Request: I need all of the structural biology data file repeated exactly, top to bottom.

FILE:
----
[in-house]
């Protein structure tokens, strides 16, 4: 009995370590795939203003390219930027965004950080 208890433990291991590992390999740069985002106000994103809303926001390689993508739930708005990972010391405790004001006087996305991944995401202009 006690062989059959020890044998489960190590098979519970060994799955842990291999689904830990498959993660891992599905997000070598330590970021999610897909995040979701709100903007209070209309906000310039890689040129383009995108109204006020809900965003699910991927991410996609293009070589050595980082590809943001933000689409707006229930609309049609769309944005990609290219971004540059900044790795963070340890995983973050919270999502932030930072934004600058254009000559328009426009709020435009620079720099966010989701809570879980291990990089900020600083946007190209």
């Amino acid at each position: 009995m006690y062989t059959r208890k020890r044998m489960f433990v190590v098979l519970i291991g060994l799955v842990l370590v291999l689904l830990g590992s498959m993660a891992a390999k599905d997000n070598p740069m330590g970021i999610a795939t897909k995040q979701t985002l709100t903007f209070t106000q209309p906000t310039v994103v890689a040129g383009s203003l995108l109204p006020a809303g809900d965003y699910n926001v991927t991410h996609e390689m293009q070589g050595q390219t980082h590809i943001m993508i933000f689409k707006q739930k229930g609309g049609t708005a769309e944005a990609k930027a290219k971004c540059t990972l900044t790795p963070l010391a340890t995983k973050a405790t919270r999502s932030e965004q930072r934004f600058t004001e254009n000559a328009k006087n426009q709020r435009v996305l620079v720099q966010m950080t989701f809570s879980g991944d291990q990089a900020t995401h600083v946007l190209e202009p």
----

[in-house]
């Protein structure tokens, strides 16, 4: 009995370590795939203003390219930027965004950080 208890433990291991590992390999740069985002106000994103809303926001390689993508739930708005990972010391405790004001006087996305991944995401202009 006690062989059959020890044998489960190590098979519970060994799955842990291999689904830990498959993660891992599905997000070598330590970021999610897909995040979701709100903007209070209309906000310039890689040129383009995108109204006020809900965003699910991927991410996609293009070589050595980082590809943001933000689409707006229930609309049609769309944005990609290219971004540059900044790795963070340890995983973050919270999502932030930072934004600058254009000559328009426009709020435009620079720099966010989701809570879980291990990089900020600083946007190209």
């Amino acid at each position: 009995m006690y062989t059959r208890k020890r044998m489960f433990v190590v098979l519970i291991g060994l799955v842990l370590v291999l689904l830990g590992s498959m993660a891992a390999k599905d997000n070598p740069m330590g970021i999610a795939t897909k995040q979701t985002l709100t903007f209070t106000q209309p906000t310039v994103v890689a040129g383009s203003l995108l109204p006020a809303g809900d965003y699910n926001v991927t991410h996609e390689m293009q070589g050595q390219t980082h590809i943001m993508i933000f689409k707006q739930k229930g609309g049609t708005a769309e944005a990609k930027a290219k971004c540059t990972l900044t790795p963070l010391a340890t995983k973050a405790t919270r999502s932030e965004q930072r934004f600058t004001e254009n000559a328009k006087n426009q709020r435009v996305l620079v720099q966010m950080t989701f809570s879980g991944d291990q990089a900020t995401h600083v946007l190209e202009p």